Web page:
Cabbagetown Diary: A Documentary by Juan Butler
My rating: 5 of 5 stars
My favourite book of the year. I loved it.
This is the best book I’ve ever read about Toronto. The author takes you there, to the Cabbagetown slum of 1968 and describes the landmarks of the time so well it’s like you’re there. Picture Yorkville as the author describes it:
“Yorkville Avenue. Two blocks of discotheques with the music blaring out onto the street; sidewalk coffee houses where you can watch people who watch you as you drink a fifty-cent coffee; art galleries full of modern painting that looks like the stuff we did in grade one; a poster store where my friend George got his posters; and about half a million people and cars moving up and down like a permanently flowing river.”
A lot of books have been compared to Catcher in the Rye and to me this one is the closest. The short vignettes, the sense of humour. This to me is what a first book can be. Too often I feel Canadian authors get too swept up in their own lives when writing their first book. I was young, I was depressed, I took drugs, the end. This book isn’t all about the author. A part of it is but it’s also his life, his humour, his friends, and the city.
Some passages still ring true today:
“But just think of all those joes that work in offices. They live in some stupid suburb ten miles out of the city. They have to get up at six in the morning, drink an instant breakfast, kiss wives whose faces are covered in beauty cream so you can’t even see them, run like hell so they don’t miss the bus, and spend an hour on it with about ten thousand other joes all crammed in like so many sardines in a can, fight their way into a subway car, get their feet stepped on about twenty time, and all that so that they can arrive thirty seconds late for work and have the boss give them a dirty look and write their name on a piece of paper.”
I’ve often thought of these self-obsessed pretentious first novels that it’s like depressing fish in a barrel. When you add in the humour, the work can really shine:
“Mrs. Waddling’s caught a cold and every time she blows her nose she reminds me more than ever of a duck. Honk. Honk. She better not leave the city in duck-hunting season or they’ll get her for sure.”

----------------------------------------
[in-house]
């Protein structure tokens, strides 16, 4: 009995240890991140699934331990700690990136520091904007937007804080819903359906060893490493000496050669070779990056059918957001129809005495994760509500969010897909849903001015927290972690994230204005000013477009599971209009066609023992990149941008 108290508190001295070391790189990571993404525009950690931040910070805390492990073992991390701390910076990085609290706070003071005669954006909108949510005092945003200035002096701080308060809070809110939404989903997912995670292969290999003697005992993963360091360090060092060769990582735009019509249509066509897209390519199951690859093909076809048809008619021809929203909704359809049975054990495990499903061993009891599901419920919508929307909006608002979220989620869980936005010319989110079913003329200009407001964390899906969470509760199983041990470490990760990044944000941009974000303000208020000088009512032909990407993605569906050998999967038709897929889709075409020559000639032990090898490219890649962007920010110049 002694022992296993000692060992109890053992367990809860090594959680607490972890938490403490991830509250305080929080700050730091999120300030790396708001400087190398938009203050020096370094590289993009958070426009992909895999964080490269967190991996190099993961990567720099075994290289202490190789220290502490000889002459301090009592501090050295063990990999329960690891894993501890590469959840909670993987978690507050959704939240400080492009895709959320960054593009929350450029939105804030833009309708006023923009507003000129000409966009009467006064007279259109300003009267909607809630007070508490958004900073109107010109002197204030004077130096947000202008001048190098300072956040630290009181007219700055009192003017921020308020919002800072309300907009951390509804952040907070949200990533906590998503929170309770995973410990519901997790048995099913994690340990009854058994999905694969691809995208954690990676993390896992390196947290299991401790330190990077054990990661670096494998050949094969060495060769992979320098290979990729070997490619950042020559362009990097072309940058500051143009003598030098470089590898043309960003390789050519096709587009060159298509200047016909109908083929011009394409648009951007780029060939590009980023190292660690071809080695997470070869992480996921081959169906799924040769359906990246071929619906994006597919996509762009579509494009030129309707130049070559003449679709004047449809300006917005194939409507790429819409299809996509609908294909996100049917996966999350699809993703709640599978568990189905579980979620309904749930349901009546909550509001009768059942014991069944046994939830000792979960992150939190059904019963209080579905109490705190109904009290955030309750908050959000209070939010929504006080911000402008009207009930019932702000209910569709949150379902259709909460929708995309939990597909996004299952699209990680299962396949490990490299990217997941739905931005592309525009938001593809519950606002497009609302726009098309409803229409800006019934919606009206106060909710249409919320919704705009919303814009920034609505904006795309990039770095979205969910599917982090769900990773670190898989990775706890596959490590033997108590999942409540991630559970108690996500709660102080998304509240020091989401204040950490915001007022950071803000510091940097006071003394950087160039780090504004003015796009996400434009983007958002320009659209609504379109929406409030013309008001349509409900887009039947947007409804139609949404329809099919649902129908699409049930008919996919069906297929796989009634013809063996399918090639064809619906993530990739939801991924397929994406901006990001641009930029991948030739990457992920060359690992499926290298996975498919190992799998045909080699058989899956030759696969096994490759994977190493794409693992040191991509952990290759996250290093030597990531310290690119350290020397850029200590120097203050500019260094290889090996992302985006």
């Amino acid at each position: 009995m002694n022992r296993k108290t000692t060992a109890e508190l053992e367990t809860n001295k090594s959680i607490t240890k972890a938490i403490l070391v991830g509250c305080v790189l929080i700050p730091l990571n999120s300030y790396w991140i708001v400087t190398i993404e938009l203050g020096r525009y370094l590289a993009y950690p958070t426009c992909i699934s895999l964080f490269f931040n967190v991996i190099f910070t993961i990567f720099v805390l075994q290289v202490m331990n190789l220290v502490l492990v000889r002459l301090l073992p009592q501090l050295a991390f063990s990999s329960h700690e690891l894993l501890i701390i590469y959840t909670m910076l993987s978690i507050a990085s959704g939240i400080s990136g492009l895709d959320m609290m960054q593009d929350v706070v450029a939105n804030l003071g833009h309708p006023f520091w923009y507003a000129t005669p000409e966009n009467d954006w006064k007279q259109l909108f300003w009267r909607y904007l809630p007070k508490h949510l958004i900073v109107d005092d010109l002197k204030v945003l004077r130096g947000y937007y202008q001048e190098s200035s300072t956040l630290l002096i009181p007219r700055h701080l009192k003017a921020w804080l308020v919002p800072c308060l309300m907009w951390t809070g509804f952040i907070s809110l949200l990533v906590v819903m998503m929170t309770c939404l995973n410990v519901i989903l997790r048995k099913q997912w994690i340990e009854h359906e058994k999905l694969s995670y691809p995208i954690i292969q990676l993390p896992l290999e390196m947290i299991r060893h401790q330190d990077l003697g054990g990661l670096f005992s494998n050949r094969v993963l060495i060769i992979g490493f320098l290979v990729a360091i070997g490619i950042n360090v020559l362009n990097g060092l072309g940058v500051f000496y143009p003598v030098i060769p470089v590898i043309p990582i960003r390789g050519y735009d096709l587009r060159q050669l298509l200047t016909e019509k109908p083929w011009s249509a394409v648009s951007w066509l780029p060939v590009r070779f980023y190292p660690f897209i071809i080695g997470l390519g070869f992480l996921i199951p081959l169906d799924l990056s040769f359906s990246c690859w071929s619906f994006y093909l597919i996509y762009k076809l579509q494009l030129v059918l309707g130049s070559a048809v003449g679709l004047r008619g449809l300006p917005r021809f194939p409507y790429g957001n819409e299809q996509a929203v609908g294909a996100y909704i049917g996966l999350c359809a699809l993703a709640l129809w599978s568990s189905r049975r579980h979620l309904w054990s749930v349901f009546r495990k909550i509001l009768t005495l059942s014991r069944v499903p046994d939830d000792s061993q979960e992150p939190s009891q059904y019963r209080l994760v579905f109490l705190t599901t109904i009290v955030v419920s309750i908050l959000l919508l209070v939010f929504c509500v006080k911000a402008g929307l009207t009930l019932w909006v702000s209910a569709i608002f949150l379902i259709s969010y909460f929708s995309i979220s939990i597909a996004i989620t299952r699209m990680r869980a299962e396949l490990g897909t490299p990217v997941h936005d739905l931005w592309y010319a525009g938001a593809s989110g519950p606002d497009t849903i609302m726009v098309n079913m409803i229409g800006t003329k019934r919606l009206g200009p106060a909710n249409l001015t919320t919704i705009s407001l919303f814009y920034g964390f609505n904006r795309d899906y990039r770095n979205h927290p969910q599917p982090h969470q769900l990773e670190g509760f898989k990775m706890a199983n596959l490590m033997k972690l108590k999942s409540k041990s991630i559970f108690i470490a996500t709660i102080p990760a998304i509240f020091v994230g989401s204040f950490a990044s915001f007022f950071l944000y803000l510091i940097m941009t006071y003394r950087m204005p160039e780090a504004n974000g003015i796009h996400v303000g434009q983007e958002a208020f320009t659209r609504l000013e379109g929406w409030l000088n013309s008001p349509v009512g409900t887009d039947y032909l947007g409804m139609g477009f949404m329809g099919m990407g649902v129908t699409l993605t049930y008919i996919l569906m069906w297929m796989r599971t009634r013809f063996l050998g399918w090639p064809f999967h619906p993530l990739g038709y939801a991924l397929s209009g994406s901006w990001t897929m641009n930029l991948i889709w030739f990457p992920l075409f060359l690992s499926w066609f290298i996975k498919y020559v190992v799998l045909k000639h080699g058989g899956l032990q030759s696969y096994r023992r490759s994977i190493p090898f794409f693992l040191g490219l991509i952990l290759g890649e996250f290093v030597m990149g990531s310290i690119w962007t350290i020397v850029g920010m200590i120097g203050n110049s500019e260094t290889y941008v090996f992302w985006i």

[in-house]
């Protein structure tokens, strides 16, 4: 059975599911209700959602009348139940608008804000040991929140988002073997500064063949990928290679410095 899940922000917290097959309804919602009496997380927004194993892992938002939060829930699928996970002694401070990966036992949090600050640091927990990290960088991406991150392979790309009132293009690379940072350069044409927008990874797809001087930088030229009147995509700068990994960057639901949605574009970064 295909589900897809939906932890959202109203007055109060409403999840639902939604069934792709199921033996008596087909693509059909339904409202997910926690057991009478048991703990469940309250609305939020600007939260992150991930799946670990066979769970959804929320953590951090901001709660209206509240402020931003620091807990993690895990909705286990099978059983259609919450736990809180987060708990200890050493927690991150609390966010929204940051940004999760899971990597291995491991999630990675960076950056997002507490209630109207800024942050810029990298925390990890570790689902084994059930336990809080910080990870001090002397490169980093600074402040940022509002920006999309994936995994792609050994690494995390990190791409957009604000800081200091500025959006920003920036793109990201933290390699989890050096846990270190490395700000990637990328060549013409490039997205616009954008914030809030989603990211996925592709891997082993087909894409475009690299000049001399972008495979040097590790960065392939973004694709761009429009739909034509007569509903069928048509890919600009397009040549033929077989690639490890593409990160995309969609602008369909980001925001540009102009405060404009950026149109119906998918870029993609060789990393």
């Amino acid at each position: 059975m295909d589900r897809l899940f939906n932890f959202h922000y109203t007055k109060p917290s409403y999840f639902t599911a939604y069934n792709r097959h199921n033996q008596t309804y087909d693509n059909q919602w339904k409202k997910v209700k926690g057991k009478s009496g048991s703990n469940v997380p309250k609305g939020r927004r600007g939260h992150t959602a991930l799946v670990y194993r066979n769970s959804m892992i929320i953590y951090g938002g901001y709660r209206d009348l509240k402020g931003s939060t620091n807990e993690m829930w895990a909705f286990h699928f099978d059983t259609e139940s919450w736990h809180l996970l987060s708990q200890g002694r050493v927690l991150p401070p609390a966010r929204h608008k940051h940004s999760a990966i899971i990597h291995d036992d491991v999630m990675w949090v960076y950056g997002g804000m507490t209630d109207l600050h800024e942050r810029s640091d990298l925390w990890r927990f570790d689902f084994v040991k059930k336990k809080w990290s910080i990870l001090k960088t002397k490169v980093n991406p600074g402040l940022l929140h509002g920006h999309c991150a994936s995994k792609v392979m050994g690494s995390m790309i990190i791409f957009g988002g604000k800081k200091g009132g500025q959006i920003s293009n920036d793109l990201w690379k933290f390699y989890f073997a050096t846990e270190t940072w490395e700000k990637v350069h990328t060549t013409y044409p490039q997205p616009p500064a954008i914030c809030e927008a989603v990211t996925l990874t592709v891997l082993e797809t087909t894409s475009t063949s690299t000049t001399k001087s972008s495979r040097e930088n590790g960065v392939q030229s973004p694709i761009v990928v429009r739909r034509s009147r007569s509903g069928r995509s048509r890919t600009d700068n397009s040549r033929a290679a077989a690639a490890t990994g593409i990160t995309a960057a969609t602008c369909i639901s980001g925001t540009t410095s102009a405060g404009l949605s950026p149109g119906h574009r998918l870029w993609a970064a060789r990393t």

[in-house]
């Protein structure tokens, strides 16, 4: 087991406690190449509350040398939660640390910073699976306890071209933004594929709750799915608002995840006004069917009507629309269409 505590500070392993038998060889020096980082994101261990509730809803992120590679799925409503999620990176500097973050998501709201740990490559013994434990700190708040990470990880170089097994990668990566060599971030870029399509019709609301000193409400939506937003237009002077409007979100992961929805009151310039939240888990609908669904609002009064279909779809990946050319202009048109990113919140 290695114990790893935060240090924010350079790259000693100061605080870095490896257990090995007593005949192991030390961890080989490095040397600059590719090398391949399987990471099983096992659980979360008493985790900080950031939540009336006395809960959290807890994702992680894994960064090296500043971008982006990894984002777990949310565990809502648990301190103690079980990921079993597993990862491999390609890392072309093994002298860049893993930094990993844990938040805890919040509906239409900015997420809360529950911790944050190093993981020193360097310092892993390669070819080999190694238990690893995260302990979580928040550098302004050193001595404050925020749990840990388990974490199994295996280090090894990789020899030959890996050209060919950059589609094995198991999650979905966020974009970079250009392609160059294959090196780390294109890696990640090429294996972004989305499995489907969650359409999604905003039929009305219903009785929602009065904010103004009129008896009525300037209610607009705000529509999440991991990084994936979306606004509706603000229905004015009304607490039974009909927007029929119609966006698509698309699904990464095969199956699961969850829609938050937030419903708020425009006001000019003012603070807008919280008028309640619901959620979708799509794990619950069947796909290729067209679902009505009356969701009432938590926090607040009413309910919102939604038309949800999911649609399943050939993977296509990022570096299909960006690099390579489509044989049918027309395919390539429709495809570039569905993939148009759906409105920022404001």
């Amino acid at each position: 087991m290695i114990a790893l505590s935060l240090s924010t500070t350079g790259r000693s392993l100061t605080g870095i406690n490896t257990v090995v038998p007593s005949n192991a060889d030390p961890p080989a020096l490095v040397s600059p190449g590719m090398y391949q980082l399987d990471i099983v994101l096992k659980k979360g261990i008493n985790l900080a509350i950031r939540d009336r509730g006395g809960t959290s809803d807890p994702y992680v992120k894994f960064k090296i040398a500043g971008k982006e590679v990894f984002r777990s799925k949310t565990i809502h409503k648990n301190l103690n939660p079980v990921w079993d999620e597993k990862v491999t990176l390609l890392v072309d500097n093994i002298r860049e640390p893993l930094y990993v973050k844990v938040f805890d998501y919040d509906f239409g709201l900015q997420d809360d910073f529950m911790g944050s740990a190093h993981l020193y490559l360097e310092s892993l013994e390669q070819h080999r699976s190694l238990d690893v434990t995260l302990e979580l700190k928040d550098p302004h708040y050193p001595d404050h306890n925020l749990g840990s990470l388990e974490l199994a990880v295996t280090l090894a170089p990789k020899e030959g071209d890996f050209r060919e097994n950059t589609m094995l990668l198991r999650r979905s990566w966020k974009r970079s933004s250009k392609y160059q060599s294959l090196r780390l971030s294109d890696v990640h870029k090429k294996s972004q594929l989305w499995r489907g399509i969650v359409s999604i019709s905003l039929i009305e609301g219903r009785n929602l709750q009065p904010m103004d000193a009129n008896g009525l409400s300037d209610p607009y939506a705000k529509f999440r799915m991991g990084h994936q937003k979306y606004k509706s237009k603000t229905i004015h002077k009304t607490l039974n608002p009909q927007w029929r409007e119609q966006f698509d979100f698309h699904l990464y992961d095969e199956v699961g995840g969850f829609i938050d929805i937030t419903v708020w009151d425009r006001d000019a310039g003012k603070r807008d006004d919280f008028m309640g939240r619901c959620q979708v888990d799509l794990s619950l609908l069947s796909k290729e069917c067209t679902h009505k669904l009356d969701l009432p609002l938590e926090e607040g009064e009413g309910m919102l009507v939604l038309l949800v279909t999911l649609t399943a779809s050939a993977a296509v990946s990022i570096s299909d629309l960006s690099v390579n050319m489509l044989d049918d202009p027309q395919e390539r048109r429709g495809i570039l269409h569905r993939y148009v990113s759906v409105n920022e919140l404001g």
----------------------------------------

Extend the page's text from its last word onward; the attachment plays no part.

On the St Charles Tavern:
“I went in there one day with a friend. It’s dimly lit and except for the perfume you’d think you were walking into a straight bar. Then, as your eyes get used to the light you see that there’s nothing but guys in the place. Hundreds of them. They look you up and down as you walk towards the end trying to find a seat, and you realize what a broad in a miniskirt feels like on a windy day.”
An elephant in the Riverdale Zoo:
“He’s covered in shit and dirt and he looks about as happy as a hungry Jew with nothing but pork to eat in the house.”
“We walk past a baboon who’s picking his ass for fleas and throwing them at the spectators. Each time he does it, he smiles, his top lip lifting up a foot, exposing buck teeth that would make Jake jealous. Some little kid throws a stick at him and he picks it up, looks at it, then throws it back at him, hitting the kid’s mother. The kid laughs and the baboon smiles. It’s obvious that they’re in on this together. It’s probably the baboon that thought up the whole idea cause the kid doesn’t look too smart.”
Yes there is some anti-Semitism and racism but it seems casual to me and I wasn’t there in 1968 to gauge the mood of the populace so I don’t know how commonplace it was. I feel I can’t judge.
There’s so many great scenes in the book, the author going for a drink in a rowdy tavern, seeing hippies on the street, walking in Allen Gardens.
Loved this book. For me required reading for those living in the city.
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